Rate the Quote II

pallorxmortis
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Re: Rate the Quote II

Post by pallorxmortis »

10/10

(I'm actually a big fan of Dracula. Mainly because the novel is wonderful (I love how it is a collection of letters and that Dracula really does not play a big part in the story, he rules the plot from the background and commands center stage even when he is not there. But overall it is quite accurate to the legends of vampires. Vampires are terrifying and appeal to us because they are that next stage of evolution but they have held onto the animistic nature that has no morals and that is based on the need to survive.

As humans we desire that equal balance and yet vampires are the only creatures that seem to possess that so well. It's why you see them described as cats, wolves, bats, etc. Carmilla was interesting because the vampire was beautiful (it was a rare thing to see evil as beautiful because evil was supposed to be ugly) and very innocent (she was a young woman. I did like Dracula's looks though, I find that I am more impressed when a vampire is less than desirable (Dracula had hairy palms, pointy ears, etc) and they manage to woo the characters in the story. I see it as more of a challenge.

A vampire is above humans, but that does not mean they should not struggle with something. And I didn't like Nosferatu because Dracula was able to go out in the sun. But then again, Nosferatu was not 'Dracula' because the director didn't have the rights. New names, slightly different ending and he could make a movie.
Granted, he was still sued and lost. XD)

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Re: Rate the Quote II

Post by blasphemous_contessa »

10/10 insightful


(I have a lecture/speech about modern pop culture vampires and the ones from the pre-18th century tales.

In Romanian mythology, strigoi (same form singular or plural) are the evil souls of the dead rising from the tombs (or living) that transform into an animal or phantomatic apparition during the night to haunt the countryside, troubling whoever it encounters. A strigoaică (singular feminine form) is a witch. Strigoi are also known as "moroi" in some parts, especially rural areas. They are close relatives of the werewolves known as "pricolici" or "vârcolaci", the latter also meaning "goblin" at times.

The vampires in Moldavia, Wallachia and Transylvania (now Romania) were commonly called strigoi. Strigoi were almost exclusively human spirits who had returned from the dead. Unlike the upir or vrykolakas, the strigoi would pass through different stages after rising from the grave. Initially, a strigo might be an invisible poltergeist, tormenting its living family members by moving furniture and stealing food. After some time, it would become visible, looking just as the person did in life. Again, the strigo would return to its family, stealing cattle, begging for food and bringing disease. Strigoi would feed on humans, first their family members and then anyone else they happened to come across. In some accounts, the strigoi would suck their victims' blood directly from the heart.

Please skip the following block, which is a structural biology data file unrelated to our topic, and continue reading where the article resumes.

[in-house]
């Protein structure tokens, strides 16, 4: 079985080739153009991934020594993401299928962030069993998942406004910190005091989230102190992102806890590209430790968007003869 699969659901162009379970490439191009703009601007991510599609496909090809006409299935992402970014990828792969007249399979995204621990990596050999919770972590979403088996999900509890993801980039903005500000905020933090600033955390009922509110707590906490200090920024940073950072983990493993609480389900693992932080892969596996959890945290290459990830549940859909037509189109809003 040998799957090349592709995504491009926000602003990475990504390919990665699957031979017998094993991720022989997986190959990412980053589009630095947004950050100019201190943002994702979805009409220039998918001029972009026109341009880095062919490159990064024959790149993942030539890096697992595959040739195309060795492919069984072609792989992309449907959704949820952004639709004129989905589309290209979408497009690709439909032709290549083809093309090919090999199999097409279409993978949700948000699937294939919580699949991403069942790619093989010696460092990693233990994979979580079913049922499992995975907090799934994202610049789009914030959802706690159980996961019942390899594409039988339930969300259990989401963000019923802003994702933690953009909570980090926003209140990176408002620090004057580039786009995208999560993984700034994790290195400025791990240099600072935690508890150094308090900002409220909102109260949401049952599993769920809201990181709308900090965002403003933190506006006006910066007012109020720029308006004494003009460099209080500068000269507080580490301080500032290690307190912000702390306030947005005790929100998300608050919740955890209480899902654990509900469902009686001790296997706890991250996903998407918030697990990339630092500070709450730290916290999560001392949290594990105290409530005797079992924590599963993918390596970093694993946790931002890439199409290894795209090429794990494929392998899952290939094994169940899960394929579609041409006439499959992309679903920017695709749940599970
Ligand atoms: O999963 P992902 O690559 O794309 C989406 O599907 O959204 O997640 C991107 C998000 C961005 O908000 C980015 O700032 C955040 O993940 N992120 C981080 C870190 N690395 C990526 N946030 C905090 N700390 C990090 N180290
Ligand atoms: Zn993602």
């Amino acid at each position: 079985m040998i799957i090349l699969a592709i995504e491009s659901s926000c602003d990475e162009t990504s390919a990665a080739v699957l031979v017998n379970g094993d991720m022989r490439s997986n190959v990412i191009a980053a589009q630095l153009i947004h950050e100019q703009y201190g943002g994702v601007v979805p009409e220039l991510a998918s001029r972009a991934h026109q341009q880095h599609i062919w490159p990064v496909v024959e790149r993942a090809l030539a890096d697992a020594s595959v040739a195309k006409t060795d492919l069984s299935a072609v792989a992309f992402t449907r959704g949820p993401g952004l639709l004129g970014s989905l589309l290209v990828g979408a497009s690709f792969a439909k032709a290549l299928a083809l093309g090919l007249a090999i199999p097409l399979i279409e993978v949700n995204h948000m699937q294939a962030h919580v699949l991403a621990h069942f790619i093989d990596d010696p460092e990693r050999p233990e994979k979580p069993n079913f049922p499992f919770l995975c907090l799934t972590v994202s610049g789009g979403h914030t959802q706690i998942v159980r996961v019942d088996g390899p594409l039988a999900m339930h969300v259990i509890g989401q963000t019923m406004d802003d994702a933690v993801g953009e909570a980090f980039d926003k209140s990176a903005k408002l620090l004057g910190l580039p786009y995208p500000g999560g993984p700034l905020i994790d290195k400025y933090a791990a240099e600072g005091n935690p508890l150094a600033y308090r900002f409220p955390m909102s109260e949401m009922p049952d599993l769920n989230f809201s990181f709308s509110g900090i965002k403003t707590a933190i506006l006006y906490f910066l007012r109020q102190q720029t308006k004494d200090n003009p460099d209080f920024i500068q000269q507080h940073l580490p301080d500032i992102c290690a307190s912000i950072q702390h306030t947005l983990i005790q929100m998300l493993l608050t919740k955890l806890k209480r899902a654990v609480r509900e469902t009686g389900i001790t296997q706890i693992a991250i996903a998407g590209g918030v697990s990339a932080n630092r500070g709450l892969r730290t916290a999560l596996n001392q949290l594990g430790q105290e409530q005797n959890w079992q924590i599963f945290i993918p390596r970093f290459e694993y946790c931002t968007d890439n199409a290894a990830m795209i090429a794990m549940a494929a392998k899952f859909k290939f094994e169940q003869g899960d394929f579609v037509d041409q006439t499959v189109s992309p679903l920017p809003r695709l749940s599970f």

Initially, a strigo needed to return to the grave regularly, just like an upir. If townspeople suspected someone had become a strigo, they would exhume the body and burn it, or run spikes through it. But after seven years, if a strigo was still around, it could live wherever it pleased. It was said that strigoi would travel to distant towns to begin new lives as ordinary people, and that these secret vampires would meet with each other in weekly gatherings.

In addition to undead strigoi, referred to as strigoi mort, people also feared living vampires, or strigoi viu. Strigoi viu were cursed living people who were doomed to become strigoi mort when they died. Babies born with abnormalities, such as a tail-like protrusion or a bit of fetal membrane tissue attached to the head (called a caul), were usually considered strigoi viu. If a strigoi mort living among humans had any children, the offspring were cursed to become undead strigoi in the afterlife. When a known strigoi viu died, the family would destroy its body to ensure that it would not rise from the grave.

* In most ways, the Romanian Strigoi Morti resemble the undead vampires found in other Eastern European countries. They were frequently blamed as the cause of death in cases of epidemics.

* The Strigoi Vii join together in covens and meet with the Strigoi Morti on special Sabbath nights, such as the Eve of St. George April 22nd

The Strigoi Viu is not a blood drinker, but its powers include what could be called psychic vampirism, as it can steal the vitality of his neighbours' crops and animals to enhance its own. Also, strigoi can leave its body at night in the form of an animal or a small spark of light that can be seen flying through the air. Sometimes it was said that a Strigoi Viu took animal form by stealing the form from the animal.

* a remedy against a strigoi to leave its grave is to bury a bottle of whiskey with the corpse: the strigoi will drink it and not return home

* Strigoi may be destroyed after exhuming their dormant bodies from the grave by such typical means as impaling them with a stake or by cremating them.

* the Gypsy remedy to kill a strigoi is the following: dig up the corpse, remove its heart, cut it in two, then dig a nail in the forehead, place garlic under its tongue, smearing the body with the fat of a pig killed on St. Ignatius’ day. Then placing the corpse face-down back in the coffin.

* It was believed that if a strigo was not destroyed within seven years after burial, then on the seventh year it would no longer have to dwell in its own grave and could pass as a normal mortal human. According to one source, the strigoi also then loses his need to prey upon humans and, eventually, even animals. Like the Serbian vampire at such a stage, it would then depart to another region where it could not be recognized, marry, and have children But each week, from Friday night to Sunday morning, such a strigoi would either have to rest in a grave in a nearby cemetery or meet with the local strigoi for supernatural social activities. The children of such a vampire were all "living vampires", destined to become undead themselves.

The word ‘vampire’ comes from the Slavi wordobyri’ and ‘obiri’ which evolved into the Bulgarian word ‘vampir". It is also believed to have to be derived from the Servian word, ‘wampira’. Another name for vampires is ‘Nosferatu’, which might have originated from the Greek word ‘nosophoros’ meaning "plague-carrier", or that it evolved from the Old Slavonic word ‘nosufur-atu’. Russians, Morlacchians, inhabitants of Montenegro, Behemians, Servians, and Arnauts know the vampire as wukodalak, vurkulaka, or vrykolaka, which means ‘wolf-fairy’.